Hot U.S. inflation drives dollar to 2021 peaks


Shafaq News / The dollar stood at its highest levels of the year against sterling and the euro on Thursday, while the yen was smarting from its sharpest drubbing in a month, after the hottest U.S. inflation reading in a generation fanned bets on rate hikes.

The euro was pummelled down 1% and through major support to $1.1476, its lowest since July 2020, after headline U.S. CPI came in at 6.2% overnight. It was pinned at that level early in the Asia session and lacks chart support until around $1.12.

Sterling dropped 1.2% to $1.3401, its lowest since December 2020 and the yen reversed a week of gains in a few hours and dropped 0.8% to 114.00 per dollar.

Emerging markets currencies also suffered from the dollar's broad rise, with MSCI's EM currencies index making its sharpest drop in two months as U.S. Treasury yields surged.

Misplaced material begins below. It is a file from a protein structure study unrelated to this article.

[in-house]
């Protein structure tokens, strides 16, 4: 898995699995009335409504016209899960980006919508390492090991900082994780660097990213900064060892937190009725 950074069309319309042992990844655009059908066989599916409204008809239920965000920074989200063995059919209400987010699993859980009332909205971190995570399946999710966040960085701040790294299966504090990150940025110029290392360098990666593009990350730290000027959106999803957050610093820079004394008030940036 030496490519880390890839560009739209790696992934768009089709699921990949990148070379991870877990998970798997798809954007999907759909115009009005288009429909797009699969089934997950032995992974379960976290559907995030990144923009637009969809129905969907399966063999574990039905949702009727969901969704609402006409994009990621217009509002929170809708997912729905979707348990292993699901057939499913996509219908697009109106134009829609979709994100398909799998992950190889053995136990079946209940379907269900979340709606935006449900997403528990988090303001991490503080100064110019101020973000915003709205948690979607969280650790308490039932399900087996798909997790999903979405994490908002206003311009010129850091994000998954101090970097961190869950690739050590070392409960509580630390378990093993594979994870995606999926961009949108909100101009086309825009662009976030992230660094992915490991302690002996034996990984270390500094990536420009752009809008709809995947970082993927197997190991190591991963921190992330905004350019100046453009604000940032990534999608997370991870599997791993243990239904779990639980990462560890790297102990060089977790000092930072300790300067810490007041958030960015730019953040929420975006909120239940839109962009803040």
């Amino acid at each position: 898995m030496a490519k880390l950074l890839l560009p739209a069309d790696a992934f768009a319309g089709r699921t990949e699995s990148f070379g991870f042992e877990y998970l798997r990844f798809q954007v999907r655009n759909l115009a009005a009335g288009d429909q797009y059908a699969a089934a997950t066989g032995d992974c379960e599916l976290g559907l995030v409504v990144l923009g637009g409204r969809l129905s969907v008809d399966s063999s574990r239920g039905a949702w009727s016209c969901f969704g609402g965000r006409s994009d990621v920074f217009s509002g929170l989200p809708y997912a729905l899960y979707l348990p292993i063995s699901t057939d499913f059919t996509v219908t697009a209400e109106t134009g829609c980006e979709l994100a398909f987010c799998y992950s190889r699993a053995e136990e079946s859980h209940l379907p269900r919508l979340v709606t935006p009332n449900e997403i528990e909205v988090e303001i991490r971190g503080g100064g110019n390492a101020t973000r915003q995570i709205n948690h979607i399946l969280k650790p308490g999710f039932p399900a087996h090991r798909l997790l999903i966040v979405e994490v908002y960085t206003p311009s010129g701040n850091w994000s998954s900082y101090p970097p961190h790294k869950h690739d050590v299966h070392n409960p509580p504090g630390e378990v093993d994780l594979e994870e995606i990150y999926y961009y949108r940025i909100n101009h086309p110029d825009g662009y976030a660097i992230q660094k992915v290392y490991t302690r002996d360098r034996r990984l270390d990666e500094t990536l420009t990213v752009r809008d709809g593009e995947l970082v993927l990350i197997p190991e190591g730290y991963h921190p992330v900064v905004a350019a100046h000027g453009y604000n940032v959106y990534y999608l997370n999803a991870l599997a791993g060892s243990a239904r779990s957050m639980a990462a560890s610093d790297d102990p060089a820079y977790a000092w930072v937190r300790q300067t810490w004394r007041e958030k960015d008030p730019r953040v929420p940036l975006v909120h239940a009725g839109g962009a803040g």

The rates moves, especially at the short end, suggest traders believe the Federal Reserve will step in to hike interest rates if prices keep running higher, said National Australia Bank's head of FX strategy, Ray Attrill.

"The market is still conferring a degree of credibility on the Fed, that they are not going to allow very high inflation to persist indefinitely," he said. If the dollar index moves higher than 95, investors might start to get out of the way, he said.

"It's quite a big level technically and if we can break up through that then there will be more people throwing in the towel." The index has climbed as far as 94.905.

The U.S. data showed price rises extending into rents, which could drive pressure on wages, both lengthening and broadening the pandemic's inflationary pulse. 

In its wake, the difference between five-year U.S. yields and yields at the same tenor in Japan and Germany stand at their widest - in favour of Treasuries - since early 2020.

The Australian and New Zealand dollars fell against the dollar's broad rise on Wednesday, but have found support at around one-month lows as investors figure that rates are also going up to counter inflation in the Antipodes.

Source: Reuters

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